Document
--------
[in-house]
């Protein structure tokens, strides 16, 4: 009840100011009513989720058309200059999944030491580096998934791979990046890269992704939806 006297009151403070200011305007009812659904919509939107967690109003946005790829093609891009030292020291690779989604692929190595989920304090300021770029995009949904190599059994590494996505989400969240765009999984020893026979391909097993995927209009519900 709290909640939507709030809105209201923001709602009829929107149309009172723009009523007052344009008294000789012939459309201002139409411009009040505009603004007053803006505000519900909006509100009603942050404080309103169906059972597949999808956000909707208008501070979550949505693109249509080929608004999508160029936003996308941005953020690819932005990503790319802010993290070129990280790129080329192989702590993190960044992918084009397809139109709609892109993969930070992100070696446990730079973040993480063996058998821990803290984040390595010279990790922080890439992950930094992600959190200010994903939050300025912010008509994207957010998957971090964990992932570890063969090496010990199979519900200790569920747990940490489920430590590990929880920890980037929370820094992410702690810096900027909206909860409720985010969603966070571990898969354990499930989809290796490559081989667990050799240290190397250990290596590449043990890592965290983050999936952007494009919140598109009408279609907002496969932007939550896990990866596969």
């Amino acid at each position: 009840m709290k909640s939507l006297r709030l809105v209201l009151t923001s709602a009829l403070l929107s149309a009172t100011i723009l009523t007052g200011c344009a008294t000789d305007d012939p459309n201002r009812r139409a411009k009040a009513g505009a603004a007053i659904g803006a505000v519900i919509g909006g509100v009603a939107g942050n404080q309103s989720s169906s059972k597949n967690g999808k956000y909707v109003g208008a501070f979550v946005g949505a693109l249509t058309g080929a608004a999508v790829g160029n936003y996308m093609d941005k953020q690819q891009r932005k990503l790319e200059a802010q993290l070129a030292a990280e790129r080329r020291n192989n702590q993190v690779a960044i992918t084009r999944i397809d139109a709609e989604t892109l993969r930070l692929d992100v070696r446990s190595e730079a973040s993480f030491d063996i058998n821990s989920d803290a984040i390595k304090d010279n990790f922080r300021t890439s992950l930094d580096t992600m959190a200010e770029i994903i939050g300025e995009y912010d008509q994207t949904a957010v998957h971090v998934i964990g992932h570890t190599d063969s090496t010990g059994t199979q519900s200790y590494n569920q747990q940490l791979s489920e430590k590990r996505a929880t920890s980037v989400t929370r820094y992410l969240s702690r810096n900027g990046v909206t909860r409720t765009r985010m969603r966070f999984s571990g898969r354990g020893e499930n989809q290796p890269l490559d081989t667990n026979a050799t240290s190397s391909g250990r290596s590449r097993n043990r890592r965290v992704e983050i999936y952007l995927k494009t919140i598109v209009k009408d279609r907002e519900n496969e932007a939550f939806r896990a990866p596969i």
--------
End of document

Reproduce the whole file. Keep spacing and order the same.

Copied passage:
[in-house]
């Protein structure tokens, strides 16, 4: 009840100011009513989720058309200059999944030491580096998934791979990046890269992704939806 006297009151403070200011305007009812659904919509939107967690109003946005790829093609891009030292020291690779989604692929190595989920304090300021770029995009949904190599059994590494996505989400969240765009999984020893026979391909097993995927209009519900 709290909640939507709030809105209201923001709602009829929107149309009172723009009523007052344009008294000789012939459309201002139409411009009040505009603004007053803006505000519900909006509100009603942050404080309103169906059972597949999808956000909707208008501070979550949505693109249509080929608004999508160029936003996308941005953020690819932005990503790319802010993290070129990280790129080329192989702590993190960044992918084009397809139109709609892109993969930070992100070696446990730079973040993480063996058998821990803290984040390595010279990790922080890439992950930094992600959190200010994903939050300025912010008509994207957010998957971090964990992932570890063969090496010990199979519900200790569920747990940490489920430590590990929880920890980037929370820094992410702690810096900027909206909860409720985010969603966070571990898969354990499930989809290796490559081989667990050799240290190397250990290596590449043990890592965290983050999936952007494009919140598109009408279609907002496969932007939550896990990866596969």
């Amino acid at each position: 009840m709290k909640s939507l006297r709030l809105v209201l009151t923001s709602a009829l403070l929107s149309a009172t100011i723009l009523t007052g200011c344009a008294t000789d305007d012939p459309n201002r009812r139409a411009k009040a009513g505009a603004a007053i659904g803006a505000v519900i919509g909006g509100v009603a939107g942050n404080q309103s989720s169906s059972k597949n967690g999808k956000y909707v109003g208008a501070f979550v946005g949505a693109l249509t058309g080929a608004a999508v790829g160029n936003y996308m093609d941005k953020q690819q891009r932005k990503l790319e200059a802010q993290l070129a030292a990280e790129r080329r020291n192989n702590q993190v690779a960044i992918t084009r999944i397809d139109a709609e989604t892109l993969r930070l692929d992100v070696r446990s190595e730079a973040s993480f030491d063996i058998n821990s989920d803290a984040i390595k304090d010279n990790f922080r300021t890439s992950l930094d580096t992600m959190a200010e770029i994903i939050g300025e995009y912010d008509q994207t949904a957010v998957h971090v998934i964990g992932h570890t190599d063969s090496t010990g059994t199979q519900s200790y590494n569920q747990q940490l791979s489920e430590k590990r996505a929880t920890s980037v989400t929370r820094y992410l969240s702690r810096n900027g990046v909206t909860r409720t765009r985010m969603r966070f999984s571990g898969r354990g020893e499930n989809q290796p890269l490559d081989t667990n026979a050799t240290s190397s391909g250990r290596s590449r097993n043990r890592r965290v992704e983050i999936y952007l995927k494009t919140i598109v209009k009408d279609r907002e519900n496969e932007a939550f939806r896990a990866p596969i």